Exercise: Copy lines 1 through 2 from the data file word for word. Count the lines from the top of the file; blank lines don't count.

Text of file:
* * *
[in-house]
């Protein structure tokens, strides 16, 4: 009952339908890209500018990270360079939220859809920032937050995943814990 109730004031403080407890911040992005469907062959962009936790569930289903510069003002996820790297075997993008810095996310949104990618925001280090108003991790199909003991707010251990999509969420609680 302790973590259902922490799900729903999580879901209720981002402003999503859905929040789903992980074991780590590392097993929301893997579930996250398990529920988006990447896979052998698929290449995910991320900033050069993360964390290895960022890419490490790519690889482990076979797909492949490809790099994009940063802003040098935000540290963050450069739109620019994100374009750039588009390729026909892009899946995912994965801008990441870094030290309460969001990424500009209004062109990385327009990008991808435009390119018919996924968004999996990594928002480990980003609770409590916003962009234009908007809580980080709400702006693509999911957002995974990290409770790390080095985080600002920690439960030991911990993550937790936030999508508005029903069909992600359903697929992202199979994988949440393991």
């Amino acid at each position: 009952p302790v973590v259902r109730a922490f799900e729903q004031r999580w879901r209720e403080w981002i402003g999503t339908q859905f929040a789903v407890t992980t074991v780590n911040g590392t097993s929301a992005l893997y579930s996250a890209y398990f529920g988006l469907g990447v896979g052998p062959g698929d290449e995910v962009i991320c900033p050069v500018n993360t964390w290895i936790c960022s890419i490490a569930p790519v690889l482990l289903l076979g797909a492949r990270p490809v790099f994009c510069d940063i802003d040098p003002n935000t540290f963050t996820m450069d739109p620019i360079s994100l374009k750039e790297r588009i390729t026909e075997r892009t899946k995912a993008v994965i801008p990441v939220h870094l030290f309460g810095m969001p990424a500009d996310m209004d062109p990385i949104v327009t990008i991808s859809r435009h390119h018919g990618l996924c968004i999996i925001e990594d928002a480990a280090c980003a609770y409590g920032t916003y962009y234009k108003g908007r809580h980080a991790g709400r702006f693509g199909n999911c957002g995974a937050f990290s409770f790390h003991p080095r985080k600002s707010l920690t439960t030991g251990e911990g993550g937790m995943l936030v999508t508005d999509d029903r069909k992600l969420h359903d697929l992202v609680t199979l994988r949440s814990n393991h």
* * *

[in-house]
């Protein structure tokens, strides 16, 4: 009952339908890209500018990270360079939220859809920032937050995943814990 109730004031403080407890911040992005469907062959962009936790569930289903510069003002996820790297075997993008810095996310949104990618925001280090108003991790199909003991707010251990999509969420609680 302790973590259902922490799900729903999580879901209720981002402003999503859905929040789903992980074991780590590392097993929301893997579930996250398990529920988006990447896979052998698929290449995910991320900033050069993360964390290895960022890419490490790519690889482990076979797909492949490809790099994009940063802003040098935000540290963050450069739109620019994100374009750039588009390729026909892009899946995912994965801008990441870094030290309460969001990424500009209004062109990385327009990008991808435009390119018919996924968004999996990594928002480990980003609770409590916003962009234009908007809580980080709400702006693509999911957002995974990290409770790390080095985080600002920690439960030991911990993550937790936030999508508005029903069909992600359903697929992202199979994988949440393991």